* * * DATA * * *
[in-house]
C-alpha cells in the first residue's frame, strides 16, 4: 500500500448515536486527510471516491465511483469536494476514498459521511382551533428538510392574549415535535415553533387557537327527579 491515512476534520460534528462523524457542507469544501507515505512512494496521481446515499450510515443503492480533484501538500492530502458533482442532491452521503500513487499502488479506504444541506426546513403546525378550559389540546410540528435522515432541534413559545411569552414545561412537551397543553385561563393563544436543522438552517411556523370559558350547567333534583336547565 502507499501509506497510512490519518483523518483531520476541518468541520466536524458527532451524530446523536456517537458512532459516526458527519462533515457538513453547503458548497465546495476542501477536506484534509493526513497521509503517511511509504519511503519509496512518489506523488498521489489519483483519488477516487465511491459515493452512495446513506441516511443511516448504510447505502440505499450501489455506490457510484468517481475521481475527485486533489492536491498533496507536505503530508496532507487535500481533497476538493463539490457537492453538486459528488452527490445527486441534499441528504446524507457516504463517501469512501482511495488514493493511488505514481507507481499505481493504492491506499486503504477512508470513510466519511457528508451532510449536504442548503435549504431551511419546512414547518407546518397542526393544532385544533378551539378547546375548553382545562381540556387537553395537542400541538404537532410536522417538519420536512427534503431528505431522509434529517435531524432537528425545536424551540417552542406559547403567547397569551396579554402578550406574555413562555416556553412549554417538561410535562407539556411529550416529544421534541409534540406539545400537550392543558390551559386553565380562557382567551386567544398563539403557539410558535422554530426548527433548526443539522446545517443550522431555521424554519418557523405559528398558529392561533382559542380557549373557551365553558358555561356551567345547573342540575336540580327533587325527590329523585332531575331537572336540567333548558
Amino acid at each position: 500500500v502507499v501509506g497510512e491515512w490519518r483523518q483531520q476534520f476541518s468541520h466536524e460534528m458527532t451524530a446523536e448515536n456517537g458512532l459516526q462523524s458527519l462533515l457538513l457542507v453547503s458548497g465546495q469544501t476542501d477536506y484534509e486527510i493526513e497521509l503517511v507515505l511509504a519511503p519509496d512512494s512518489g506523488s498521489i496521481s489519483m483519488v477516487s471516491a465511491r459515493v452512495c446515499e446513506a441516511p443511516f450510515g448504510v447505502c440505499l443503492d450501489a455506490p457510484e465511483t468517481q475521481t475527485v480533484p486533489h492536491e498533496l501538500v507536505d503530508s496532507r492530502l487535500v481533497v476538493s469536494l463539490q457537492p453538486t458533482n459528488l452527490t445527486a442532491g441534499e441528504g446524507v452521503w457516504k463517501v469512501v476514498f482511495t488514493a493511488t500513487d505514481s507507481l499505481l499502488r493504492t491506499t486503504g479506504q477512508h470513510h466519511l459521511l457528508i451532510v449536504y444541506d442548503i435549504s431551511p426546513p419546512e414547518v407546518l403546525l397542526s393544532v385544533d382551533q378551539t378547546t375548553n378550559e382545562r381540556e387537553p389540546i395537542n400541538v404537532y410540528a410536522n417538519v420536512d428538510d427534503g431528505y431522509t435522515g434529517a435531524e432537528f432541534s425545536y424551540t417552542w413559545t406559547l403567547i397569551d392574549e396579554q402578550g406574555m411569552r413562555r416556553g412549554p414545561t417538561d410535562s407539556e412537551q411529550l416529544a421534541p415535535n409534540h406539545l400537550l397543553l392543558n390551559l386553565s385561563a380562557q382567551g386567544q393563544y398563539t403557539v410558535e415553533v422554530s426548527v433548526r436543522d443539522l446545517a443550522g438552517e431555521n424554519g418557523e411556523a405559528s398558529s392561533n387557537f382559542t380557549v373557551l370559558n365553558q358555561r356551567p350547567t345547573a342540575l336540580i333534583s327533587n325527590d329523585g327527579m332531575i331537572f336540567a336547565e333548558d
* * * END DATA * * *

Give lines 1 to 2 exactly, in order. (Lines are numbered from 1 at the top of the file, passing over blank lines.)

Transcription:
[in-house]
C-alpha cells in the first residue's frame, strides 16, 4: 500500500448515536486527510471516491465511483469536494476514498459521511382551533428538510392574549415535535415553533387557537327527579 491515512476534520460534528462523524457542507469544501507515505512512494496521481446515499450510515443503492480533484501538500492530502458533482442532491452521503500513487499502488479506504444541506426546513403546525378550559389540546410540528435522515432541534413559545411569552414545561412537551397543553385561563393563544436543522438552517411556523370559558350547567333534583336547565 502507499501509506497510512490519518483523518483531520476541518468541520466536524458527532451524530446523536456517537458512532459516526458527519462533515457538513453547503458548497465546495476542501477536506484534509493526513497521509503517511511509504519511503519509496512518489506523488498521489489519483483519488477516487465511491459515493452512495446513506441516511443511516448504510447505502440505499450501489455506490457510484468517481475521481475527485486533489492536491498533496507536505503530508496532507487535500481533497476538493463539490457537492453538486459528488452527490445527486441534499441528504446524507457516504463517501469512501482511495488514493493511488505514481507507481499505481493504492491506499486503504477512508470513510466519511457528508451532510449536504442548503435549504431551511419546512414547518407546518397542526393544532385544533378551539378547546375548553382545562381540556387537553395537542400541538404537532410536522417538519420536512427534503431528505431522509434529517435531524432537528425545536424551540417552542406559547403567547397569551396579554402578550406574555413562555416556553412549554417538561410535562407539556411529550416529544421534541409534540406539545400537550392543558390551559386553565380562557382567551386567544398563539403557539410558535422554530426548527433548526443539522446545517443550522431555521424554519418557523405559528398558529392561533382559542380557549373557551365553558358555561356551567345547573342540575336540580327533587325527590329523585332531575331537572336540567333548558